Could the British Government switch off our internet?

Which is why Tim Anker, founder and director of The Colocation Exchange, isn’t too worried by the theoretical posturing of politicians in the west. “My guess is it will be impossible to switch off the internet in the UK, short of the Government storming the cable landing stations and physically disconnecting the dozens of subsea systems that land around the UK, plus satellite capacity, plus any other forms of wireless or mobile,” he said.

Could the British Government switch off our internet?

Security experts agree, although they point out that it’s actually easier than you might expect to flick the switch at the ISP level. It merely requires typing a couple of commands in the border-gate router console to drop all routes to other networks and “the same rule applies to mobile internet, which uses the same routing technologies as wired networks,” said Catalin Cosoi, head of the BitDefender Online Threats Lab.

Even BT does not really know where its network begins and ends

If such a blackout were in place, circumnavigating it would be all but impossible for end users. “If an internet blackout involves total packet drops there would be no way for a user to force their way through the gateway,” added Cosoi. “This is not a classical ‘block by destination’ approach that can be circumvented via proxies or VPN networks, but rather a typical case of discarding all communications to all routes outside of the country or ISP network”. Unless, that is, they have satellite access with a provider outside of the UK that isn’t subject to our emergency restrictions.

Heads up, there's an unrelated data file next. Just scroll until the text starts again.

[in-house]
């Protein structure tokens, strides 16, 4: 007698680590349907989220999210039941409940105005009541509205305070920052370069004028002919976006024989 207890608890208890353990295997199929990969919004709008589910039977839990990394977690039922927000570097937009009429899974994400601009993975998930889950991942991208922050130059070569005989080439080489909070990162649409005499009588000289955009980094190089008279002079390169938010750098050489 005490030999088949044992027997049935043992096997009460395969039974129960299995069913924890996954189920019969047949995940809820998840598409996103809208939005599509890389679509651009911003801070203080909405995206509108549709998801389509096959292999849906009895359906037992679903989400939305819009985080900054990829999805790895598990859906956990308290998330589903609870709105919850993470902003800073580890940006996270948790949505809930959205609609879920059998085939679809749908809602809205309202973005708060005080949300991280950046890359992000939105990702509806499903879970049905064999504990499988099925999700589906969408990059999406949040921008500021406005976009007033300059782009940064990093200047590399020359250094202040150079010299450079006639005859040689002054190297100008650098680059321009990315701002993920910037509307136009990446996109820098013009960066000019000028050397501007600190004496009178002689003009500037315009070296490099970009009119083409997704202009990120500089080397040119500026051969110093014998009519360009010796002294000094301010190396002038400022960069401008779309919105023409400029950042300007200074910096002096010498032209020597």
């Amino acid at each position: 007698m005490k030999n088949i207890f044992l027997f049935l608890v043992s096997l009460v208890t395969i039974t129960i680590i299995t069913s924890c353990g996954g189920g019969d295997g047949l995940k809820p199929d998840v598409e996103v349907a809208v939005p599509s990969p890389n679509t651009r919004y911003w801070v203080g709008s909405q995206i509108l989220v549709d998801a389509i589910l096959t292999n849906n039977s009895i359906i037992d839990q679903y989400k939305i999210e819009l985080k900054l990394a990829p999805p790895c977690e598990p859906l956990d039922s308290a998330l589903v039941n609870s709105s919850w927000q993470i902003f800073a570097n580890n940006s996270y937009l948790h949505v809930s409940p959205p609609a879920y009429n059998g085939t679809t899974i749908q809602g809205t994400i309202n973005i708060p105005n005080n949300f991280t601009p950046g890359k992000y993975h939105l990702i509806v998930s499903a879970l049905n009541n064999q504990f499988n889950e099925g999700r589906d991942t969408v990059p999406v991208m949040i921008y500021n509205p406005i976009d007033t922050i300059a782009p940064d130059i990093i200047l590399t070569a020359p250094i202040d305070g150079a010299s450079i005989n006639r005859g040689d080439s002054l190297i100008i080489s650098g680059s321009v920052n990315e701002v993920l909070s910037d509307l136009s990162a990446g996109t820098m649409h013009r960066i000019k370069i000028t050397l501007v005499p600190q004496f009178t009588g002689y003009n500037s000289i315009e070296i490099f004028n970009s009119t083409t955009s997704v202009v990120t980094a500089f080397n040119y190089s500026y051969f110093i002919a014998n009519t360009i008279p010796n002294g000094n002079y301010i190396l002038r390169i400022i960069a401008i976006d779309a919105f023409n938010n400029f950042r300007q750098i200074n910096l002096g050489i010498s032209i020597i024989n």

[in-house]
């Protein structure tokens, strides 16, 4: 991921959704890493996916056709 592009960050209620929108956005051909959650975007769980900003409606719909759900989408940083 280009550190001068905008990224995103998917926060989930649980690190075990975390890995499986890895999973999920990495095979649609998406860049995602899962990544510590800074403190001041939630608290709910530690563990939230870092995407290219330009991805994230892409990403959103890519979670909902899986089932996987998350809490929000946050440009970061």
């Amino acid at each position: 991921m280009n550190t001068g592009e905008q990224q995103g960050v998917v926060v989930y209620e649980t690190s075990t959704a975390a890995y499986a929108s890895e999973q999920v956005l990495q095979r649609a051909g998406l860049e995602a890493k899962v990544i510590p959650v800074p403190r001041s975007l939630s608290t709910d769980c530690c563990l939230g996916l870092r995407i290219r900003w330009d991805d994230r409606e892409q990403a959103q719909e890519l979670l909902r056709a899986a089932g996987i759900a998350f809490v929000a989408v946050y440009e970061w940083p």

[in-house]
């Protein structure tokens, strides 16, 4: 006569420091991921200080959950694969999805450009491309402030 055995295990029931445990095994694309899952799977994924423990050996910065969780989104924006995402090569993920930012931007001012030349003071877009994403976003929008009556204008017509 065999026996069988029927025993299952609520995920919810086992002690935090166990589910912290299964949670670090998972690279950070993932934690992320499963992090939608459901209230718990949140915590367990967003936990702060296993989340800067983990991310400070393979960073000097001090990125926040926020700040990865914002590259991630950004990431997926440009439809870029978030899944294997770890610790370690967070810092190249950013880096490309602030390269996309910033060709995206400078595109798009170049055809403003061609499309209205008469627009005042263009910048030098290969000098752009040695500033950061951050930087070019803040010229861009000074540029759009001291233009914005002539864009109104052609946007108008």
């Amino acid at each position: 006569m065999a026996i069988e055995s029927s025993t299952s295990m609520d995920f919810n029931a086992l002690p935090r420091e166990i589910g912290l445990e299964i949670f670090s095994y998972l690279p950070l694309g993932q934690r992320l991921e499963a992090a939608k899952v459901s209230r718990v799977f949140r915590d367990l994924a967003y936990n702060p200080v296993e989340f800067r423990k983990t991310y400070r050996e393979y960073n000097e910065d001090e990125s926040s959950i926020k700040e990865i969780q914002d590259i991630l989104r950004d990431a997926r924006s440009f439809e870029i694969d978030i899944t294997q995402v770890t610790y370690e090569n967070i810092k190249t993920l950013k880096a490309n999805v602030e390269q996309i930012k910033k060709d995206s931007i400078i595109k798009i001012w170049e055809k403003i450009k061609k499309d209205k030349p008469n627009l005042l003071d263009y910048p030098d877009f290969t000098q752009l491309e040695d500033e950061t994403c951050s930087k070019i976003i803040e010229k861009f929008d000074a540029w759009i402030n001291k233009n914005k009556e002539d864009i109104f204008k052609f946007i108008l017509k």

The threat from afar

Perhaps the biggest threat to the UK’s internet infrastructure isn’t a Downing Street diktat, but Obama’s state of emergency kill-switch. If that was activated, it could have just as severe an impact on UK connectivity as Cameron throwing the switch himself.

Maitland Hyslop is an advisor on critical information infrastructure to the US Government’s Department of Homeland Security, and a former adviser to the European Network Information and Security Agency. When we asked him who wields the real power and control over UK internet infrastructure, he told us that it’s a “difficult question to answer as even BT does not really know where its network begins and ends”.

“The Government could certainly control a lot of it; but probably not as much as it thinks – and certainly not as much as the Egyptians. The ultimate answer is probably the US Department of Defense,” he said.

So perhaps the real question we should be asking is less whether David Cameron has the power to hit the big red internet off button, and more whether Barack Obama might be minded to use his kill-switch and take the UK offline with it.

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